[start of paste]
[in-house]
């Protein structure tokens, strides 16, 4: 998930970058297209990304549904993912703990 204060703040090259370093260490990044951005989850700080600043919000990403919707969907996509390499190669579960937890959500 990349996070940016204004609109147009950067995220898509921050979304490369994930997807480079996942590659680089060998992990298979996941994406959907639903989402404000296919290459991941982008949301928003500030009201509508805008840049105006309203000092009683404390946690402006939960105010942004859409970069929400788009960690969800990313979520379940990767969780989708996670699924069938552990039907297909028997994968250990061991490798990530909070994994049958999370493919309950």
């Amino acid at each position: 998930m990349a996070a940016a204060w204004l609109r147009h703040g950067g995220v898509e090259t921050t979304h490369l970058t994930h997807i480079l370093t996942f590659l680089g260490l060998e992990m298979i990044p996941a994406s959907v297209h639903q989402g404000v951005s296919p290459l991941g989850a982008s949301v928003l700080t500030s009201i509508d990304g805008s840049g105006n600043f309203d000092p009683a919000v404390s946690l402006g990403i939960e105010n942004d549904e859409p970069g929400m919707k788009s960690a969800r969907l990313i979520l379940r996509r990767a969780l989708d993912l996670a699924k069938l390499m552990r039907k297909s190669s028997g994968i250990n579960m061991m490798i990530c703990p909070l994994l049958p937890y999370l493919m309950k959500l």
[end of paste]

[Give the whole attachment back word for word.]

[in-house]
């Protein structure tokens, strides 16, 4: 998930970058297209990304549904993912703990 204060703040090259370093260490990044951005989850700080600043919000990403919707969907996509390499190669579960937890959500 990349996070940016204004609109147009950067995220898509921050979304490369994930997807480079996942590659680089060998992990298979996941994406959907639903989402404000296919290459991941982008949301928003500030009201509508805008840049105006309203000092009683404390946690402006939960105010942004859409970069929400788009960690969800990313979520379940990767969780989708996670699924069938552990039907297909028997994968250990061991490798990530909070994994049958999370493919309950």
């Amino acid at each position: 998930m990349a996070a940016a204060w204004l609109r147009h703040g950067g995220v898509e090259t921050t979304h490369l970058t994930h997807i480079l370093t996942f590659l680089g260490l060998e992990m298979i990044p996941a994406s959907v297209h639903q989402g404000v951005s296919p290459l991941g989850a982008s949301v928003l700080t500030s009201i509508d990304g805008s840049g105006n600043f309203d000092p009683a919000v404390s946690l402006g990403i939960e105010n942004d549904e859409p970069g929400m919707k788009s960690a969800r969907l990313i979520l379940r996509r990767a969780l989708d993912l996670a699924k069938l390499m552990r039907k297909s190669s028997g994968i250990n579960m061991m490798i990530c703990p909070l994994l049958p937890y999370l493919m309950k959500l």